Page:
Wednesday, April 23, 2014
The Washington Post
CAIRO — A dispute over who would become Egypt's interim prime minister continued Sunday, with sharp divisions opening about the proper scope of religion in the country's politics among the mixed coalition of activists and politicians who banded together against their Islamist government last week.
An opponent of Mohammed Morsi, Egypt’s recently deposed president, holds up a picture showing U.S. President Obama and the U.S. flag at a rally in Cairo, Egypt, on Sunday.
The Associated Press
With both defenders and opponents of ex-president Mohammed Morsi calling their supporters to the streets of Egypt on Sunday, there were fears of renewed clashes between sides in a repeat of Friday, when at least 36 people died.
Egyptian state media on Saturday reported – and later rolled back – that Mohamed ElBaradei, a former chief of the U.N. nuclear agency, had been appointed Egypt's interim prime minister. The reversal came after Islamists who joined in the coalition against Morsi threatened to withdraw their support if ElBaradei were installed.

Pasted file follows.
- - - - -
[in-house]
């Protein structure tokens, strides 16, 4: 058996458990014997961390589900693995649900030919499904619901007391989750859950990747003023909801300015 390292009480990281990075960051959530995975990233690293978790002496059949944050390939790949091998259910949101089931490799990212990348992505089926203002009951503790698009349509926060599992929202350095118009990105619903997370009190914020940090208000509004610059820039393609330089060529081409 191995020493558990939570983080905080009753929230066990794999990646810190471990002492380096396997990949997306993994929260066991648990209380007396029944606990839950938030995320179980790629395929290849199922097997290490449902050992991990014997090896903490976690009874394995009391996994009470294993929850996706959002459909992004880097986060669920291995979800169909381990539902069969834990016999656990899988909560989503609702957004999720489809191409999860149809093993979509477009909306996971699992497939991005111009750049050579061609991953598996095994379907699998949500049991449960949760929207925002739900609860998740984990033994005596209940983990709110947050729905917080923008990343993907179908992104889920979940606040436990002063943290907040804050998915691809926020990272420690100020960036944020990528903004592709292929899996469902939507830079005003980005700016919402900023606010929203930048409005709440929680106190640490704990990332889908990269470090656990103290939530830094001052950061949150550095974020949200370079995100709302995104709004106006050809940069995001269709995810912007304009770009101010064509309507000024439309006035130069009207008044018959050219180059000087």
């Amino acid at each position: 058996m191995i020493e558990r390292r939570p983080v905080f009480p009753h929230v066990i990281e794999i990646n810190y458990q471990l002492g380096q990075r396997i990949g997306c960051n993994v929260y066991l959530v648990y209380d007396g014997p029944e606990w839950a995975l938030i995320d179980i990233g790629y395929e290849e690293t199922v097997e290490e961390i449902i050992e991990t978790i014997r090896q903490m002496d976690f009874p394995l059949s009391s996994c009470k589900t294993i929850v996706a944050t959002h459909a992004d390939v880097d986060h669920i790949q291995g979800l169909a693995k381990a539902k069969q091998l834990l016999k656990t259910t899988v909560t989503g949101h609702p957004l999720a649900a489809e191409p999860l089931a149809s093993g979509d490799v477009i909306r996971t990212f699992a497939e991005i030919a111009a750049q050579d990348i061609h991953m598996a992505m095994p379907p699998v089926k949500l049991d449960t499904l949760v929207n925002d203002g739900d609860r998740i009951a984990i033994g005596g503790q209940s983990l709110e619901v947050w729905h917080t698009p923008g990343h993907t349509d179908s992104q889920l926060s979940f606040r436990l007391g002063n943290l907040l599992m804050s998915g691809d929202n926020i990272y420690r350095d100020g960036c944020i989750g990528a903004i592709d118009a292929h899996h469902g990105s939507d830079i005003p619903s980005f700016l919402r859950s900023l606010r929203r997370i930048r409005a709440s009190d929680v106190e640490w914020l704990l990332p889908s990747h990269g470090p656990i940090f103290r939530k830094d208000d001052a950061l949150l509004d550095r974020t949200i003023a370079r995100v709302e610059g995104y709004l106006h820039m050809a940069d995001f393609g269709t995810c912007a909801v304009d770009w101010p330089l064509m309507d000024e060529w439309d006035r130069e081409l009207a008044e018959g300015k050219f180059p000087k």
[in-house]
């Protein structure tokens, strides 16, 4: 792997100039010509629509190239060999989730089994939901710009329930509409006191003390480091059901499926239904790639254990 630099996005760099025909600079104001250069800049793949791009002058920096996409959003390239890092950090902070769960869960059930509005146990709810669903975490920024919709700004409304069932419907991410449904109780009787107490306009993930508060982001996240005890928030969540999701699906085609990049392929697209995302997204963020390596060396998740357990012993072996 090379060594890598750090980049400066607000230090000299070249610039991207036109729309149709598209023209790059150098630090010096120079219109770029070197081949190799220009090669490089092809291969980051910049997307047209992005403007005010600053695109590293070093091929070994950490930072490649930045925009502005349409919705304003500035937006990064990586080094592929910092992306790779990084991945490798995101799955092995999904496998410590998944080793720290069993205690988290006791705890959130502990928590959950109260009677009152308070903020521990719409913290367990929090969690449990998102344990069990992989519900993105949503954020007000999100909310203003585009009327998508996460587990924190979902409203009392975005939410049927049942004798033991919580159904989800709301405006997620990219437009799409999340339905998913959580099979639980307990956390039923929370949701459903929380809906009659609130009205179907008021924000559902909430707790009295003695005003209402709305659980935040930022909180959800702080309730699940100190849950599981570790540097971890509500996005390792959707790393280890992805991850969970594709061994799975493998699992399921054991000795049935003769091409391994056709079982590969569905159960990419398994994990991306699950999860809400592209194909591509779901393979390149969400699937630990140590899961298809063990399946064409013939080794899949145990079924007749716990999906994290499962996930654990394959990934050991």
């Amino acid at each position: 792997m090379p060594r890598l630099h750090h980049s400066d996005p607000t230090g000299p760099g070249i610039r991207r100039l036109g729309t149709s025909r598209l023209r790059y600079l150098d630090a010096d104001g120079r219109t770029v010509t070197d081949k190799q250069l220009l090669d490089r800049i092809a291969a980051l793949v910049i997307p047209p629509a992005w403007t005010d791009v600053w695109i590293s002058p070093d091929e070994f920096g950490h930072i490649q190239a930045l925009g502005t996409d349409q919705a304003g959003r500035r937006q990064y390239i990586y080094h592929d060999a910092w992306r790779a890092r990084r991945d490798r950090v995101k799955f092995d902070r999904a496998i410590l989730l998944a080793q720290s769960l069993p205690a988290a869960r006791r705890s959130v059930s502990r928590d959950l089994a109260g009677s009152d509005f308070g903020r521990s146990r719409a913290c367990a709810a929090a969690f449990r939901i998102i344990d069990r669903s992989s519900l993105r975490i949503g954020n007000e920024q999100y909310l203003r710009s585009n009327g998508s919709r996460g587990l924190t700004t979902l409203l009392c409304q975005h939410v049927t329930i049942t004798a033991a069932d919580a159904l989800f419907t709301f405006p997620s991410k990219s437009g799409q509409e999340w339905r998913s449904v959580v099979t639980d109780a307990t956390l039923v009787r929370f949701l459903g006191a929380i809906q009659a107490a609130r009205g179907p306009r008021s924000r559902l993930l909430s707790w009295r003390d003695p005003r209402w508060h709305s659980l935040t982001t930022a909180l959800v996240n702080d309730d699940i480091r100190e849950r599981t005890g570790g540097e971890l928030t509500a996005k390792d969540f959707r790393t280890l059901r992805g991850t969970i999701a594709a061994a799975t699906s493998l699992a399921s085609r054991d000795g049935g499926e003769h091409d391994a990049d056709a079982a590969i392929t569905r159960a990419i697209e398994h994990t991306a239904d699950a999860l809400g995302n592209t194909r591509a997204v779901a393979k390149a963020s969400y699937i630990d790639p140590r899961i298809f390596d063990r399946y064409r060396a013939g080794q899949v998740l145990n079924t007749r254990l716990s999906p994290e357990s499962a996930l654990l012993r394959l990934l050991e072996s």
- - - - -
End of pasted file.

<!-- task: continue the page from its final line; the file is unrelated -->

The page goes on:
"Indications are directed at a certain name, but talks are still ongoing," said Ahmed el-Moslemany, a spokesman for interim President Adly Mansour, speaking at a news conference that had been billed as an announcement of a new prime minister.
The unusual back-and-forth suggested that ElBaradei – a divisive figure in Egypt who is seen as a staunch secularist by groups who want a greater role for religion in politics – may have proved too controversial a choice as prime minister. A top aide to ElBaradei had also portrayed the appointment as a done deal Saturday.
But as reports of ElBaradei's selection filtered out, leaders of the ultraconservative Salafist Nour party threatened to withdraw from the broad coalition of groups backing a path toward elections.
"The nomination of ElBaradei violates the road map that the political and national powers had agreed on with General Abdel Fatah al-Sissi," Ahmed Khalil, the Nour party's deputy leader, told the state-run al-Ahram newspaper.
Many Islamists view ElBaradei as uninterested in giving them a say in Egypt's affairs.
"Baradei in a way is kind of the ultimate liberal," said Shadi Hamid, an Egypt expert at the Brookings Doha Center. "He has a very antagonistic relationship with the Muslim Brotherhood, which is why it doesn't bode well for Brotherhood reintegration" if he were to come to power.
Just as the democratically elected Morsi experienced a remarkable fall from grace this week, ElBaradei's unelected rise to the position of prime minister would have marked a remarkable turnaround for a politician who has struggled to find popular support outside Egypt's urban, educated classes, in a country where roughly half the population lives on less than $2 a day.